One day as I was driving to my sister's house in Ravenswood, I saw an elderly man standing at the end of the off-ramp. The gentleman was holding a sign that read: "Homeless will work for food. God Bless."" As I rolled to a stop, I rolled down my window and offered him my last five dollars. To my amazement the gentleman declined my charity. He said "god bless you miss but I will work for my keep."" I told him that I could certainly appreciate that. I then inquired if he had a place to stay for the evening and he informed me that if he didn't get to Parkersburg he would go to a friend's house. As Mr. Baumohl declares in his book Homelessness in America "The lives of all people, disabled or not, are embedded in circumstances shaped as much by structural factors as personal and biographical ones" ( 26). It is sad to say that with that statement the gentleman I encountered is not eligible for homeless assistance according to the West Virginia Bureau for women and children's homeless services. In order to be eligible for services under the homeless program, an individual or family must be in immediate need of housing and have no income or means of obtaining housing. This means that there is no one, friend or family, who can provide emergency shelter and there are no financial resources available to the individual or family with which to purchase shelter. Individuals or families facing eviction are not yet homeless and therefore do not qualify for homeless services (West Virginia Bureau for Children and Families). Today, in America, more and more people are becoming homeless in every sense of the word and still unable to receive assistance from government agencies. We as a concerned and caring nation need to combat these unjust labels and help those who need it, not just those who qualify.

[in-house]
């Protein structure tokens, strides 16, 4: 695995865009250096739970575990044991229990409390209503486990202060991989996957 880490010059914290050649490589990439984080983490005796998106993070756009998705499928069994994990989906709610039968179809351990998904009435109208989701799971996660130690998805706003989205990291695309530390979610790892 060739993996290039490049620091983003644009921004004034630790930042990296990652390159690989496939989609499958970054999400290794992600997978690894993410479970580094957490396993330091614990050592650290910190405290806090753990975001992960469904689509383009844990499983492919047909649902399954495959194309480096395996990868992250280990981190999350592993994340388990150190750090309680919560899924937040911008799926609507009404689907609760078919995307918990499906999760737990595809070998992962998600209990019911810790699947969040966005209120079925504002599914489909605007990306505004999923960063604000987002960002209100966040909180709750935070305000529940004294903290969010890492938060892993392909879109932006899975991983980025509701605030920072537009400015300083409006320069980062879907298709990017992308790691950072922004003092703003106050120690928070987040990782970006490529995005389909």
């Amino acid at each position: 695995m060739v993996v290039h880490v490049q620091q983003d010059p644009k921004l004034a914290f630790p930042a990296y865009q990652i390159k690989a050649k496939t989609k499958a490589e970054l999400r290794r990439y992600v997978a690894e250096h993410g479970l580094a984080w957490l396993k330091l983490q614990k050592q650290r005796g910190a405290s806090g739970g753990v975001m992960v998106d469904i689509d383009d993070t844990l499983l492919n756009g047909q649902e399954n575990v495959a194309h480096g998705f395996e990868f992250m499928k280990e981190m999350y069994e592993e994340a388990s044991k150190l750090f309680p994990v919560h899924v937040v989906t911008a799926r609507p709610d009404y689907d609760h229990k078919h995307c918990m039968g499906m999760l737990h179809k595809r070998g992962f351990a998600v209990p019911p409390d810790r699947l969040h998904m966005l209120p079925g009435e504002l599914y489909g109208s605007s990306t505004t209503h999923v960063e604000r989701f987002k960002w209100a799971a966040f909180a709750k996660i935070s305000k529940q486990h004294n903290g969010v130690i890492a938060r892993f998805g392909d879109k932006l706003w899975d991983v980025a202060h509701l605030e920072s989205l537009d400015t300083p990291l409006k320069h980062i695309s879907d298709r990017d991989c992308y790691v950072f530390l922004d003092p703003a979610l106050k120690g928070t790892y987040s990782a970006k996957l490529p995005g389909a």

Homeless, its meaning is literal and prosaic: the absence of a domicile. Thus, we employ it to describe those sleeping outdoors in any of a variety of makeshifts, or residing in temporary accommodations like the police-station lodgings of earlier generations or the emergency shelters of the present day (Baumohl 3).